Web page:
And Now for the Twin

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Mike Rometer
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And Now for the Twin

Post by Mike Rometer » Thu Apr 10, 2014 6:49 pm

Now after getting the hybrid single to run fairly well, my thoughts have turned to its cousin, the twin.
Block (1) (600 x 450).jpg
Block (1) (600 x 450).jpg (60.02 KiB) Viewed 3583 times
Unfortunately unlike the Hybrid there is only the block; nothing else at all, not a stitch! It has though, been basically machined, the top and bottom faces, valve port faces and the bores, so that at least is some help.

There are one or two things I'm not totally happy with, like the positioning of the ports, they are a bit far into the bores for my preference and seem to me to be wasting bore length.
Ports (1) (600 x 450).jpg
Ports (1) (600 x 450).jpg (52.6 KiB) Viewed 3583 times
The block is four inches tall but the positioning of the ports leaves only about two and a half inches available, assuming a piston of around an inch thick. I'm sure I can increase that fairly easily.

The other thing is the cast in ports on the end faces, whilst easily enough corrected, they leave a little bit to be desired.
Ports (2) (600 x 450).jpg
Ports (2) (600 x 450).jpg (51.8 KiB) Viewed 8698 times
In all probability the usual method of design will be employed (fag packet)!
Last edited by Mike Rometer on Tue Jan 01, 2019 3:53 pm, edited 3 times in total.
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DetroiTug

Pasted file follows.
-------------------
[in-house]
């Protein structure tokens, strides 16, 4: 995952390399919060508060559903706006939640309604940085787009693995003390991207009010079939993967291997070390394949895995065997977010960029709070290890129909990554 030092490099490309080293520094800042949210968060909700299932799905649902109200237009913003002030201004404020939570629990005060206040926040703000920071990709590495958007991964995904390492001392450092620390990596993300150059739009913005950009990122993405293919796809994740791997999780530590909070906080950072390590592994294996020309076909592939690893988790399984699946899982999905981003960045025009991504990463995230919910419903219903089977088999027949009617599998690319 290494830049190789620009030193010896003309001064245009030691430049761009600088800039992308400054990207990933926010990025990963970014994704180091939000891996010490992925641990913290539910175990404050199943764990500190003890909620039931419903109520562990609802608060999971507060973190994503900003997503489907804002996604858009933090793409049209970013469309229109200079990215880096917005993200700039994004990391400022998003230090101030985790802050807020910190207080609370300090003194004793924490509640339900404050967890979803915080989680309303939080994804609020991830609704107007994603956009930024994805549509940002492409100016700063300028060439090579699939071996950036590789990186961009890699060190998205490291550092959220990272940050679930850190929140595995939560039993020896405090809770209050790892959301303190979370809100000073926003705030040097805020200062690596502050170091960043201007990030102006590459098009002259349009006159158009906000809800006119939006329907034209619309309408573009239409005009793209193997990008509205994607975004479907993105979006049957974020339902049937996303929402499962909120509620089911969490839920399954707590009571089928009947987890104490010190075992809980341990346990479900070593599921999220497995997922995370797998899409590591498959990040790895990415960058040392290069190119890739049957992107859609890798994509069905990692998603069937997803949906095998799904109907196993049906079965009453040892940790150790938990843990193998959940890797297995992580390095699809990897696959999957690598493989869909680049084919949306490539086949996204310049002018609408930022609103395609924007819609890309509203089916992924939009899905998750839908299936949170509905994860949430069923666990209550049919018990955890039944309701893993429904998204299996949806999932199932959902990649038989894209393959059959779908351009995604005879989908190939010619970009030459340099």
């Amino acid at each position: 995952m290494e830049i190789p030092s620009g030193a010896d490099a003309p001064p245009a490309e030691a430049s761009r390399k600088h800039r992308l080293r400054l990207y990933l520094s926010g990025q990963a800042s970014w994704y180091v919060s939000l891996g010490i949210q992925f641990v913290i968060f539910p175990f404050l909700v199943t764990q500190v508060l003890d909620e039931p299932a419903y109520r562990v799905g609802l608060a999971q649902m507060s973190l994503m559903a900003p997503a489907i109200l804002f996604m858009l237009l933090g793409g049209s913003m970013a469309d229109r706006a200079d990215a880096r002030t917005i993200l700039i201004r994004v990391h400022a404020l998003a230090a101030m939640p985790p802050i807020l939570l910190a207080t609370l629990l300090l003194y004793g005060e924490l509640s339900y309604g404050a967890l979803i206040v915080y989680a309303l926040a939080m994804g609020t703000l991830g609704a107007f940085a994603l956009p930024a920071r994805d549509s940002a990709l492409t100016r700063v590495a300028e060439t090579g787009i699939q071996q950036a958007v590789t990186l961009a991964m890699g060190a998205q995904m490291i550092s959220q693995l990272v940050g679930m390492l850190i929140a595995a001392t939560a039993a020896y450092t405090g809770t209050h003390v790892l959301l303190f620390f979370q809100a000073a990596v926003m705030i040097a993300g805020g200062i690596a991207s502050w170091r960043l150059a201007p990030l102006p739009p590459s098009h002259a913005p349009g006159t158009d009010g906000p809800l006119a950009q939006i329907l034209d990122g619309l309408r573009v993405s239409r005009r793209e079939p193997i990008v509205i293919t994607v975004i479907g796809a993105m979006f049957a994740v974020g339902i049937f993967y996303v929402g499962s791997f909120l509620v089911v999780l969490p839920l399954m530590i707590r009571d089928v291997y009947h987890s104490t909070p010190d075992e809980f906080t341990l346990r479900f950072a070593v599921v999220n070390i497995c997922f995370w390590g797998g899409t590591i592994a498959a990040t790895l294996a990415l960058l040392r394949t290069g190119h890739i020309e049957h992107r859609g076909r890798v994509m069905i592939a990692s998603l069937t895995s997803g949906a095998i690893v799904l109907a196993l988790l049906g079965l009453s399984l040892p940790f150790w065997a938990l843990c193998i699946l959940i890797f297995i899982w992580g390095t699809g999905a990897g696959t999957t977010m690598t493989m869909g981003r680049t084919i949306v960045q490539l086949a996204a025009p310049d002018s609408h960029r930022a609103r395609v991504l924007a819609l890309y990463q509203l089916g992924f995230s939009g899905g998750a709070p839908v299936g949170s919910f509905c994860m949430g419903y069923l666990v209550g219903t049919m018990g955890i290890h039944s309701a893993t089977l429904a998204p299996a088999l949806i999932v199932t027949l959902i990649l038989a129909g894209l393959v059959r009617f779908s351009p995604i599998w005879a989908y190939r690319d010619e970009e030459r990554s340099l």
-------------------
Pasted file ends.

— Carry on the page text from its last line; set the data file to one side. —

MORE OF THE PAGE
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Re: And Now for the Twin

Post by DetroiTug » Thu Apr 10, 2014 10:24 pm

On my twin there are two 1/4" rings with .125" in between. The rings at both ends travel right up to the port. That is the only way I could get 4" stroke out of it. The new Tiny Power cylinders - or all of these made since the early 60's have been 1/2" taller.

-Ron
Mike Rometer
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Re: And Now for the Twin

Post by Mike Rometer » Fri Apr 11, 2014 3:43 pm

Ron, I think I have a suitable solution, but I need to obtain two cylinder dry liners (sleeves) of an appropriate size, 2.5" X 4" (or one at 8" long). There is plenty enough material in the casting to bore out to take a liner, and then I can cut the ports down from the top edge. I should be able to get at least a 3" stroke and maybe a touch more with a slimmer piston. My next thought is whether to make patterns for covers and etc., or just go with M.S. stock. Looking promising!
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DetroiTug
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Re: And Now for the Twin

Post by DetroiTug » Sat Apr 12, 2014 2:43 am

Mike,

That's a good idea.

My buddy that builds the Uniflow engines, built one for his car that he has ran quite a bit so far. He's using stainless steel (303 I think) liners and bronze piston rings, it appears to be holding up quite well.

If you have access to a foundry, I'd have some castings made. It's not hard to do and they machine much easier than low carbon steels and they don't rust as easy and they hold oil as cast iron a bit porous. And it looks better.

-Ron
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Re: And Now for the Twin

Post by Mike Rometer » Sat Apr 12, 2014 8:14 am

As you say the pattern making is simple enough, just the foundry isn't too close, so I would need to be sure I was getting it all in one shot and not go running with odds and ends. I do agree cast looks a lot better, besides its other properties.

The idea of using cylinder liners was largely Pete-the-Pen's, I hadn't got quite that far with the thinking. (I'm getting slower with age ;) )
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Re: And Now for the Twin

Post by Mike Rometer » Thu May 15, 2014 9:26 pm